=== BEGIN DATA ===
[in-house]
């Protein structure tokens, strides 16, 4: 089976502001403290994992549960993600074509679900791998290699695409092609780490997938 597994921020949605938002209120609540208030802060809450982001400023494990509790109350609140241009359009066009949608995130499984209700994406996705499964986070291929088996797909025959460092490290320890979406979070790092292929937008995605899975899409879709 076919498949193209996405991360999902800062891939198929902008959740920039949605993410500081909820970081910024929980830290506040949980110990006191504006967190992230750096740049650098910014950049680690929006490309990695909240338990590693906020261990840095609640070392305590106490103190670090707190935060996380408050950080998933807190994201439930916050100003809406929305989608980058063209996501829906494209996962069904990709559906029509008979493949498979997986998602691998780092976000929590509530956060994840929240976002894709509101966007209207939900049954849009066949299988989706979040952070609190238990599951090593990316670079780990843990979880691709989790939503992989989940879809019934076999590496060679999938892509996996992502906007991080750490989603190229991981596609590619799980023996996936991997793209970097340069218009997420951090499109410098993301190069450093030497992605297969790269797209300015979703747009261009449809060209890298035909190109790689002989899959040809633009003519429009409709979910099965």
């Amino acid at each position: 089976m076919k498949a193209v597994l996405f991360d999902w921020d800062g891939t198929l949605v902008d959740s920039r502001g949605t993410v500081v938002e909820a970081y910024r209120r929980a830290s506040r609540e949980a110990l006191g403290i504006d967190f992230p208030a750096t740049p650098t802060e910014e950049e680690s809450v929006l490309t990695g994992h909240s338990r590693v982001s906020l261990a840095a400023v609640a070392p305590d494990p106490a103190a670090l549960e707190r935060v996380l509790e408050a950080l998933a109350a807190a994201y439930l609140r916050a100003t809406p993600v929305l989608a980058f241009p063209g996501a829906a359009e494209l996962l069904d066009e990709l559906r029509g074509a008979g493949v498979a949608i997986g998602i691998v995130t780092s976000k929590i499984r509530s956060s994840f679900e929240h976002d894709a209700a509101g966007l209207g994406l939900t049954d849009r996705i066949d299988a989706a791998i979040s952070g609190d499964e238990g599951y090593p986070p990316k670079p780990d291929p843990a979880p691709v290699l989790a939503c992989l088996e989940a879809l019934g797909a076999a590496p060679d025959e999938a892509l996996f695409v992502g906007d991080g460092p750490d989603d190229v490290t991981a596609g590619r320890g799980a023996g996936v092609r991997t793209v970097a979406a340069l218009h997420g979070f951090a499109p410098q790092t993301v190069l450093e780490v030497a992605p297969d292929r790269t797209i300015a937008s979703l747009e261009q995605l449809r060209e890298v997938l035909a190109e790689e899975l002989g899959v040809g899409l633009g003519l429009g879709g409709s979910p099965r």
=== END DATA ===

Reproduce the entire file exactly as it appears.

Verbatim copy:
[in-house]
């Protein structure tokens, strides 16, 4: 089976502001403290994992549960993600074509679900791998290699695409092609780490997938 597994921020949605938002209120609540208030802060809450982001400023494990509790109350609140241009359009066009949608995130499984209700994406996705499964986070291929088996797909025959460092490290320890979406979070790092292929937008995605899975899409879709 076919498949193209996405991360999902800062891939198929902008959740920039949605993410500081909820970081910024929980830290506040949980110990006191504006967190992230750096740049650098910014950049680690929006490309990695909240338990590693906020261990840095609640070392305590106490103190670090707190935060996380408050950080998933807190994201439930916050100003809406929305989608980058063209996501829906494209996962069904990709559906029509008979493949498979997986998602691998780092976000929590509530956060994840929240976002894709509101966007209207939900049954849009066949299988989706979040952070609190238990599951090593990316670079780990843990979880691709989790939503992989989940879809019934076999590496060679999938892509996996992502906007991080750490989603190229991981596609590619799980023996996936991997793209970097340069218009997420951090499109410098993301190069450093030497992605297969790269797209300015979703747009261009449809060209890298035909190109790689002989899959040809633009003519429009409709979910099965």
């Amino acid at each position: 089976m076919k498949a193209v597994l996405f991360d999902w921020d800062g891939t198929l949605v902008d959740s920039r502001g949605t993410v500081v938002e909820a970081y910024r209120r929980a830290s506040r609540e949980a110990l006191g403290i504006d967190f992230p208030a750096t740049p650098t802060e910014e950049e680690s809450v929006l490309t990695g994992h909240s338990r590693v982001s906020l261990a840095a400023v609640a070392p305590d494990p106490a103190a670090l549960e707190r935060v996380l509790e408050a950080l998933a109350a807190a994201y439930l609140r916050a100003t809406p993600v929305l989608a980058f241009p063209g996501a829906a359009e494209l996962l069904d066009e990709l559906r029509g074509a008979g493949v498979a949608i997986g998602i691998v995130t780092s976000k929590i499984r509530s956060s994840f679900e929240h976002d894709a209700a509101g966007l209207g994406l939900t049954d849009r996705i066949d299988a989706a791998i979040s952070g609190d499964e238990g599951y090593p986070p990316k670079p780990d291929p843990a979880p691709v290699l989790a939503c992989l088996e989940a879809l019934g797909a076999a590496p060679d025959e999938a892509l996996f695409v992502g906007d991080g460092p750490d989603d190229v490290t991981a596609g590619r320890g799980a023996g996936v092609r991997t793209v970097a979406a340069l218009h997420g979070f951090a499109p410098q790092t993301v190069l450093e780490v030497a992605p297969d292929r790269t797209i300015a937008s979703l747009e261009q995605l449809r060209e890298v997938l035909a190109e790689e899975l002989g899959v040809g899409l633009g003519l429009g879709g409709s979910p099965r």